The COVID-19 pandemic has certainly wreaked havoc across the world. Its lingering effects and ramifications continue to be felt around the NBA. Minnesota Timberwolves superstar Karl-Anthony Towns is among the many players whose families and close friends were affected the most by the highly-contagious virus.

The 25-year-old Dominican-American has endured a lot in his personal life as of late, as he lost yet another family member to the coronavirus. His uncle passed away recently — making him the seventh member of KAT's family to succumb to the virus.  On Friday, an extremely emotional Towns addressed the hard times he's been facing and offered a curt response about how this affects his basketball career moving forward. Per Jon Krawczynski of The Athletic:

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Like most talented young ballers growing up, Karl-Anthony Towns relished in the opportunity to have his loved ones in the stands each time he takes on the court. Family is everything for the two-time All-Star, as his mother, Jacqueline Cruz-Towns, was with him throughout his basketball journey.

KAT's world shattered to pieces last April when Jacqueline lost her battle to COVID after battling symptoms for over a month. She was 59. The Timberwolves center has since dedicated his time to offer help to those affected by the virus, donating $100,000 to support the Mayo Clinic's rollout of a test used to detect COVID-19.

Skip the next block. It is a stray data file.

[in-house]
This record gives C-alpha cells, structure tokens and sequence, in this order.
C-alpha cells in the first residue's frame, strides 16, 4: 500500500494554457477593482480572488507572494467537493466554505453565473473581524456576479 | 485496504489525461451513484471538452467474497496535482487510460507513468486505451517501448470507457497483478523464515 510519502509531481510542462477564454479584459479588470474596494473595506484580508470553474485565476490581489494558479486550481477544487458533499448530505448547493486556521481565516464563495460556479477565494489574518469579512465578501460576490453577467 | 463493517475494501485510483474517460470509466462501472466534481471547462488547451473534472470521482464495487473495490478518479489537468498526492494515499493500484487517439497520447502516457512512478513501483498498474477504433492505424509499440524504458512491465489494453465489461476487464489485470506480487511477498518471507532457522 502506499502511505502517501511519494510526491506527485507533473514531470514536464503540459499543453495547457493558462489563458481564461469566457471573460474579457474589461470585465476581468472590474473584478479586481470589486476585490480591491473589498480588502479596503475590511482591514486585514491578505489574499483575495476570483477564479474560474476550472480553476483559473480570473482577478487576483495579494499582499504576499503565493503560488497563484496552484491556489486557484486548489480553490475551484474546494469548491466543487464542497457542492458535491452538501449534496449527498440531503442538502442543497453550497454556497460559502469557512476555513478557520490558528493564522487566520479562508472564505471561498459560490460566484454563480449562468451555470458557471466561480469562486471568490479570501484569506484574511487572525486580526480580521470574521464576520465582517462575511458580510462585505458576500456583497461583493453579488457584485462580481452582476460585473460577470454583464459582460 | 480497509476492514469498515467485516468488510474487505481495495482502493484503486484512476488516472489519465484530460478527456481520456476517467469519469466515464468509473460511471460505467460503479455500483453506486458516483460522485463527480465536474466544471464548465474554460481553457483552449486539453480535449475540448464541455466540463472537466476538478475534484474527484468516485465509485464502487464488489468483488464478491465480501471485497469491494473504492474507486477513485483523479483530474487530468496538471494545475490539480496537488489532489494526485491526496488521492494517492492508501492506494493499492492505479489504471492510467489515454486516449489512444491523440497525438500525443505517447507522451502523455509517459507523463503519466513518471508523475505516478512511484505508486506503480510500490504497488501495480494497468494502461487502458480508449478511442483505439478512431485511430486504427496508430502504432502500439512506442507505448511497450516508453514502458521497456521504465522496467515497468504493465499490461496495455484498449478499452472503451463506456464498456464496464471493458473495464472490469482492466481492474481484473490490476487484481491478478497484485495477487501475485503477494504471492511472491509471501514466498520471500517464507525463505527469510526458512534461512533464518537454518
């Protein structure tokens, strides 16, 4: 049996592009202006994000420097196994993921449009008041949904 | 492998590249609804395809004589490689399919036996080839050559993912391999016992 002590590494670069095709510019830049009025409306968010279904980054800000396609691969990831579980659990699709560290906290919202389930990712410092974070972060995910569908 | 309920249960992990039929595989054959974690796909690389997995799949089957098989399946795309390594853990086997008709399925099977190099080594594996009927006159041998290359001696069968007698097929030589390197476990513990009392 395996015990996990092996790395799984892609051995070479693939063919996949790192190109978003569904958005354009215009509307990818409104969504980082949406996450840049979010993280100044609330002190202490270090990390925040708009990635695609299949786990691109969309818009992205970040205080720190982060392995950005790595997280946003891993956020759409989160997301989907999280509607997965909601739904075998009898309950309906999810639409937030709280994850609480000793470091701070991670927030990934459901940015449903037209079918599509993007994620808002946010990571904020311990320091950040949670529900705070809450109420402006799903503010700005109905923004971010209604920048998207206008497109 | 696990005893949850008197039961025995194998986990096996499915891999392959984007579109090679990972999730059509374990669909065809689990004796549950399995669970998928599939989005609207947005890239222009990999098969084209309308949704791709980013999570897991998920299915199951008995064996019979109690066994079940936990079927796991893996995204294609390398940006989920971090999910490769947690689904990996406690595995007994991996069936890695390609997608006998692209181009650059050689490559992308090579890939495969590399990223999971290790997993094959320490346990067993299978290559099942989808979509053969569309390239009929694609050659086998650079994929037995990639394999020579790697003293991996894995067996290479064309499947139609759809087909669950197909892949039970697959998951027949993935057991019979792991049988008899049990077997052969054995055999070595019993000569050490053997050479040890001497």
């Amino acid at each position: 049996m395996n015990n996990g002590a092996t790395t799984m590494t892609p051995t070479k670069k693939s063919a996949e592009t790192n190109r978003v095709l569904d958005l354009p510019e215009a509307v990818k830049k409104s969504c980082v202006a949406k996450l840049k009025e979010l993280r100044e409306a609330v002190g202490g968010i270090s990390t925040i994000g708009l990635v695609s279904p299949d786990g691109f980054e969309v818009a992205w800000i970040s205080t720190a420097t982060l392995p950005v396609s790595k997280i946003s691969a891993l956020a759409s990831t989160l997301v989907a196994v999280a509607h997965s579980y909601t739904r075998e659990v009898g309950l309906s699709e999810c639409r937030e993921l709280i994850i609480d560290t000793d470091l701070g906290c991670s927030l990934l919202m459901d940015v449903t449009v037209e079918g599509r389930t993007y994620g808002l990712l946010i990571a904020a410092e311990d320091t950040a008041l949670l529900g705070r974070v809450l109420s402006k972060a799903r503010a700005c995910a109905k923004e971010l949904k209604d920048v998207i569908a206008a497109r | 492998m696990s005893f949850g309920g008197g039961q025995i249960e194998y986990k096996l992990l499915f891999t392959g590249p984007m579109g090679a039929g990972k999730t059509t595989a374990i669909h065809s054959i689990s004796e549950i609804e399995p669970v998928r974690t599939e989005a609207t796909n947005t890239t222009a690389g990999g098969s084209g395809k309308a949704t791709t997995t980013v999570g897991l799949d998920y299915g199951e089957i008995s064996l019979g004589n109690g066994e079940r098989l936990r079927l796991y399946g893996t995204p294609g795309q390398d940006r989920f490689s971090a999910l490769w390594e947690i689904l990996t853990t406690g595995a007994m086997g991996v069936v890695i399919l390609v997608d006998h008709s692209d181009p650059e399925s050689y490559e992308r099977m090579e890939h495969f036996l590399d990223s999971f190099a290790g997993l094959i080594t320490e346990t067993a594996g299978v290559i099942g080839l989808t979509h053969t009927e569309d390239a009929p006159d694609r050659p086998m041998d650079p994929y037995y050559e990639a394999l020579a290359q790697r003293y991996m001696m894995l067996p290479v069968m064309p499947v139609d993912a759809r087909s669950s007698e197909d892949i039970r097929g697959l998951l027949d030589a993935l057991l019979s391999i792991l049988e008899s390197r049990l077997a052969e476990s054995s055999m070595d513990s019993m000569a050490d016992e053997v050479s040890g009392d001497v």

While most players view playing basketball as a temporary respite from the real world, it's nice to see a guy like Towns be candid about mental health throughout these trying times. Competitive sports are indeed a great outlet when personal hardships arise, but it's not supposed to be as therapeutic as most people make it out to be.

Despite the turmoil he is facing in life right now, KAT remains determined to bring the Timberwolves back to relevance in the 2020-21 campaign, set to begin on December 22.